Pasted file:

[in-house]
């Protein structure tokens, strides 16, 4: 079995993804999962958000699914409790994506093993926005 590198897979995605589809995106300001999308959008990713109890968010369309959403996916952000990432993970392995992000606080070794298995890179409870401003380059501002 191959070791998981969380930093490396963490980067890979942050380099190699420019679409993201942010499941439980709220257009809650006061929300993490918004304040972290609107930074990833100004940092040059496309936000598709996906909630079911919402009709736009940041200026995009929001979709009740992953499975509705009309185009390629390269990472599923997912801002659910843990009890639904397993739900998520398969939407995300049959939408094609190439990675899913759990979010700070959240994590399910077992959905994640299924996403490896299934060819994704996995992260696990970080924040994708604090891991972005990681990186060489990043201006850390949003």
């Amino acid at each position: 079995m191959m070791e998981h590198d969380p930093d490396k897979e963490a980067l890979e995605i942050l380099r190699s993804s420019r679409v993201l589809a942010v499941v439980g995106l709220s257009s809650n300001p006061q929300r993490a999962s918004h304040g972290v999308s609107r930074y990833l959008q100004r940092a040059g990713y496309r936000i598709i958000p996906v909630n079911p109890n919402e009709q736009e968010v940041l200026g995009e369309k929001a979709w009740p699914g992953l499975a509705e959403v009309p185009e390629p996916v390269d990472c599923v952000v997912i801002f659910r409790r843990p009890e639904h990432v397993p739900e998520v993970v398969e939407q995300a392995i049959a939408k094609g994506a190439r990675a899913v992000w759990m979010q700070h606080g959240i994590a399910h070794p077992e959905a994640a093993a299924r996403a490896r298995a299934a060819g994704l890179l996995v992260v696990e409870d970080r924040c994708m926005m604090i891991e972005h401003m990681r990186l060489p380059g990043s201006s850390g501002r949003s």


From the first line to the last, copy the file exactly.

[in-house]
């Protein structure tokens, strides 16, 4: 079995993804999962958000699914409790994506093993926005 590198897979995605589809995106300001999308959008990713109890968010369309959403996916952000990432993970392995992000606080070794298995890179409870401003380059501002 191959070791998981969380930093490396963490980067890979942050380099190699420019679409993201942010499941439980709220257009809650006061929300993490918004304040972290609107930074990833100004940092040059496309936000598709996906909630079911919402009709736009940041200026995009929001979709009740992953499975509705009309185009390629390269990472599923997912801002659910843990009890639904397993739900998520398969939407995300049959939408094609190439990675899913759990979010700070959240994590399910077992959905994640299924996403490896299934060819994704996995992260696990970080924040994708604090891991972005990681990186060489990043201006850390949003």
């Amino acid at each position: 079995m191959m070791e998981h590198d969380p930093d490396k897979e963490a980067l890979e995605i942050l380099r190699s993804s420019r679409v993201l589809a942010v499941v439980g995106l709220s257009s809650n300001p006061q929300r993490a999962s918004h304040g972290v999308s609107r930074y990833l959008q100004r940092a040059g990713y496309r936000i598709i958000p996906v909630n079911p109890n919402e009709q736009e968010v940041l200026g995009e369309k929001a979709w009740p699914g992953l499975a509705e959403v009309p185009e390629p996916v390269d990472c599923v952000v997912i801002f659910r409790r843990p009890e639904h990432v397993p739900e998520v993970v398969e939407q995300a392995i049959a939408k094609g994506a190439r990675a899913v992000w759990m979010q700070h606080g959240i994590a399910h070794p077992e959905a994640a093993a299924r996403a490896r298995a299934a060819g994704l890179l996995v992260v696990e409870d970080r924040c994708m926005m604090i891991e972005h401003m990681r990186l060489p380059g990043s201006s850390g501002r949003s």